In These New Times

A new paradigm for a post-imperial world

Nervous U.S. navy eyes on Bahrain

Posted by seumasach on February 16, 2011

Mark Thompson


15th February, 2011

While the troubles in Egypt and Tunisia are important in Washington’s geo-strategic calculations, they don’t rank highly in its selfish concern over real estate. All that changes when it comes to the tiny Persian Gulf state of Bahrain, an island tucked between Saudi Arabia and Qatar on the gulf’s western shore with fewer than 1 million residents. The home of the U.S. Navy’s 5th Fleet – and a recently-launched $580 million U.S. expansion effort slated to double the U.S. Navy’s acreage there – could be in jeopardy if Bahrain’s monarchy falls.

Thousands of Shiites protested in the capital of Manama on Tuesday. They were angry over the death of a man, in a clash between police and mourners, at a funeral for a demonstrator shot at an earlier anti-government rally, Reuters reports. The killing, a day after a “Day of Rage” of protests on Monday, suggested more unrest between Bahrain’s majority Shiite Muslims and the Sunni security forces backed by the ruling Sunni Al Khalifa dynasty. (See TIME’s Exclusive Photos: Turmoil in Egypt)

The (Iran-friendly) Shiite majority, which accounts for almost 70% of the population, wants the (Saudi-friendly) king, Sheik Hamid bin Isa al-Khalifa, to rewrite the constitution to give Shiites more power and opportunity, while also seeking investigations into allegations of torture and corruption (sound familiar?).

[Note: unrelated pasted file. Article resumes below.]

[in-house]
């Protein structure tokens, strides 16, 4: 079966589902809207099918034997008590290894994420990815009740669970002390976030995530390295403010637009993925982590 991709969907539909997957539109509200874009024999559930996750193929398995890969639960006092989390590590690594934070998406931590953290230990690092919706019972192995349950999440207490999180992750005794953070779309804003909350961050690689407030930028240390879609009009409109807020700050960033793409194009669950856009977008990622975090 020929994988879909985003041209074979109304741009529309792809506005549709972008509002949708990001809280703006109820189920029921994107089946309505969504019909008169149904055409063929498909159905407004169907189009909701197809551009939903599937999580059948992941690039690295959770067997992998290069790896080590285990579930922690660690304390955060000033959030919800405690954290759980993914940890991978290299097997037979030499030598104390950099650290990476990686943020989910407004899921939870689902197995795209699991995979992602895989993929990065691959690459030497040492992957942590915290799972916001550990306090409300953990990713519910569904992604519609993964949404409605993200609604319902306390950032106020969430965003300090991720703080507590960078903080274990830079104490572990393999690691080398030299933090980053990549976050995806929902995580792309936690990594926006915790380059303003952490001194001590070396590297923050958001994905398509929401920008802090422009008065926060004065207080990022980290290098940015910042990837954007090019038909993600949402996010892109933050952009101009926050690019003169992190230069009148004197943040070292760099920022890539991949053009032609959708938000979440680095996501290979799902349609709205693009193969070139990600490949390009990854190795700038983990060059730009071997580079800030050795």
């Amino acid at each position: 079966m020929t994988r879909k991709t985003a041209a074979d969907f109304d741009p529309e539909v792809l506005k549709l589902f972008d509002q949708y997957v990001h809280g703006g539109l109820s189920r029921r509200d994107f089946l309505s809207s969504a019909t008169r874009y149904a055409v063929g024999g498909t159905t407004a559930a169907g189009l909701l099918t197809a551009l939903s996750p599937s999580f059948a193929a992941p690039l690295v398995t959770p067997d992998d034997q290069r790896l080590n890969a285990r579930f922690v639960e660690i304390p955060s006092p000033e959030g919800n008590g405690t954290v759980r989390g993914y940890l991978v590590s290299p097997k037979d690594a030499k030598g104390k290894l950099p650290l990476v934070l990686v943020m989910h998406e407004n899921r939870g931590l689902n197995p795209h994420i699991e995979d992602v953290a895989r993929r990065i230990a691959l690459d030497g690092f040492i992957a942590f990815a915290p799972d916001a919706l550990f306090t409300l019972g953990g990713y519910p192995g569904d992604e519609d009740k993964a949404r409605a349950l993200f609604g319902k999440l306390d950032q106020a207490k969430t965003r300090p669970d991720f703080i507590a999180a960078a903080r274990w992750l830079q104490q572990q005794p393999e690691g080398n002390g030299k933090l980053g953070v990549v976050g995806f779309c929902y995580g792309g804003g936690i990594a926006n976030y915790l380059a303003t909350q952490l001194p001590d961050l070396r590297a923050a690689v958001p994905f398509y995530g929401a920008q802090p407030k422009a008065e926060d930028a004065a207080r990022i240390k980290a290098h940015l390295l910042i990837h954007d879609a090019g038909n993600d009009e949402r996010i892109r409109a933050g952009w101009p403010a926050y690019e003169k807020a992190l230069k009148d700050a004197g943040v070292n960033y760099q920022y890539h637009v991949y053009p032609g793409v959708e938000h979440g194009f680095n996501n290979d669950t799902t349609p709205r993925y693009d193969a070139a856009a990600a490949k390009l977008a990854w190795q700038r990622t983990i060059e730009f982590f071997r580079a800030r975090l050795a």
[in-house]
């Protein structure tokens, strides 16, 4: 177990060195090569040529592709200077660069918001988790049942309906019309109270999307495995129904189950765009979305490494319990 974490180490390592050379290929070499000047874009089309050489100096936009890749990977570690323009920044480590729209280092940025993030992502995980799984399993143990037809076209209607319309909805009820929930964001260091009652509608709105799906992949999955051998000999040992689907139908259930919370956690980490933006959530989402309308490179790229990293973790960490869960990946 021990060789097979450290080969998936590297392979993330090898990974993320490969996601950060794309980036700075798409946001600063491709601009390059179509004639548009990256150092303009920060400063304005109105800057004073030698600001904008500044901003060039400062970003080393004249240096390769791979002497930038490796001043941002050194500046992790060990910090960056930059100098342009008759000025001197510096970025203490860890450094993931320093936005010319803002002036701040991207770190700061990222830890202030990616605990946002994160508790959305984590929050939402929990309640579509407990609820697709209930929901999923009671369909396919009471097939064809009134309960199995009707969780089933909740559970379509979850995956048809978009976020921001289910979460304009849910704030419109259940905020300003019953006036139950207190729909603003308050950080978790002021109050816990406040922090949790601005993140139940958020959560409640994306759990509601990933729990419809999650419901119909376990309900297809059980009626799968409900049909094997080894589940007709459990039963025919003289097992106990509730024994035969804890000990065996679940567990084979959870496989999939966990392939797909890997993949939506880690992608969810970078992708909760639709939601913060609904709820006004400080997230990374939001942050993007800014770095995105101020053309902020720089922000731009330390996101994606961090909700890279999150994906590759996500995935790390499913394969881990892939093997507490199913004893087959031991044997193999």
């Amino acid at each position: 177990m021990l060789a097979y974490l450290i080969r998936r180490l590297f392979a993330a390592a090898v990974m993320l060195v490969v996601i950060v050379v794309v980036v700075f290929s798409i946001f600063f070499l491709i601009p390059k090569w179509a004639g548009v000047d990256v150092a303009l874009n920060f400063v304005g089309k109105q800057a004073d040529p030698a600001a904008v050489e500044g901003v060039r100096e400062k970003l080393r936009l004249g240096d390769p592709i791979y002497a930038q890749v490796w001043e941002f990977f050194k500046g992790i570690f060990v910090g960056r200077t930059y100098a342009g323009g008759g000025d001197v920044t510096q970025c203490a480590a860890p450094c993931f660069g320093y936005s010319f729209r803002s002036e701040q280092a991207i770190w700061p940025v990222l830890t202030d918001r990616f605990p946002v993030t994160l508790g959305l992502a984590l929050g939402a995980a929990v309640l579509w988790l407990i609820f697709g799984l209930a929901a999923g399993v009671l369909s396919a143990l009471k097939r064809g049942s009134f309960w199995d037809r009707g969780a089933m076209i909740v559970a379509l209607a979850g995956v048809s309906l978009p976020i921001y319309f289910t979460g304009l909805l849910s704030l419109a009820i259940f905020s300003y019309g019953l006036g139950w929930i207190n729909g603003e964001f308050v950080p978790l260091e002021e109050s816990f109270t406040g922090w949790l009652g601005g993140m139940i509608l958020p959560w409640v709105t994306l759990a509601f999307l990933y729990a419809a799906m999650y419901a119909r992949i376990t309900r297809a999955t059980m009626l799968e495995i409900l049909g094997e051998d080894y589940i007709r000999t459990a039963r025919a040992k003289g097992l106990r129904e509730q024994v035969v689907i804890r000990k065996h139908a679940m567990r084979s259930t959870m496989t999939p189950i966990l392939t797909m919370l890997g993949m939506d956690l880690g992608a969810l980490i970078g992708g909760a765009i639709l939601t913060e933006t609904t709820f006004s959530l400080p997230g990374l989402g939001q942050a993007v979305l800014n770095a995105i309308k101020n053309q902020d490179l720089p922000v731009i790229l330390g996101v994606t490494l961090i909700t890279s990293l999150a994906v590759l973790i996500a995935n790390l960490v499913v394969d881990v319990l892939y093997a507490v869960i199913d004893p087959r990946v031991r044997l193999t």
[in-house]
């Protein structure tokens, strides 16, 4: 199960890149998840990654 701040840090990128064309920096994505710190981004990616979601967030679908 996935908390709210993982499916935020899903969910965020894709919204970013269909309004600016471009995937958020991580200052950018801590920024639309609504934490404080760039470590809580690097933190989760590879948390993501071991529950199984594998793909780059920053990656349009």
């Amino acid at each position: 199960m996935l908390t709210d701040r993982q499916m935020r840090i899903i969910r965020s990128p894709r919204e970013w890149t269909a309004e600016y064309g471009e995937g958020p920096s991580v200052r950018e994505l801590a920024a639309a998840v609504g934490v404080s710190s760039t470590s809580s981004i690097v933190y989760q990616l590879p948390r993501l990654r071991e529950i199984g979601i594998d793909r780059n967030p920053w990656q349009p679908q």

The downside to all this unpleasantness is that Bahrain is the U.S.’s most important post in the Persian Gulf. It’s ground zero when it comes to monitoring the oil flow – nearly one gallon of every five used worldwide – down the gulf and through the narrow Strait of Hormuz. It’s also a key base from which to eyeball Iran on the other side of the gulf.

The 5th Fleet and a base used by the U.S. Air Force both call Bahrain home. But the U.S. presence there has always been a sensitive topic. Following World War II, the U.S. had a large presence in Bahrain, but that shrunk in 1977 after Shiite efforts to end the monarchy there failed but succeeded in terminating a docking pact for U.S. warships. But the two sides kissed and made up following the 1991 Persian Gulf War, and the U.S. presence once again blossomed. There are up to 30 Navy vessels in the region at any one time, and they often dock in Bahrain for resupply and R&R. Egypt’s Uprising: Complete Coverage”

And there’s a welcome bonus for sailors in Bahrain. Unlike most other nations in the region, alcohol is available. In fact, it’s so popular that the Navy has a “Tipsy Taxi” program so sailors who have had a bit too much to drink while out on the town can flash a special card at taxi drivers and get a free ride back to base.

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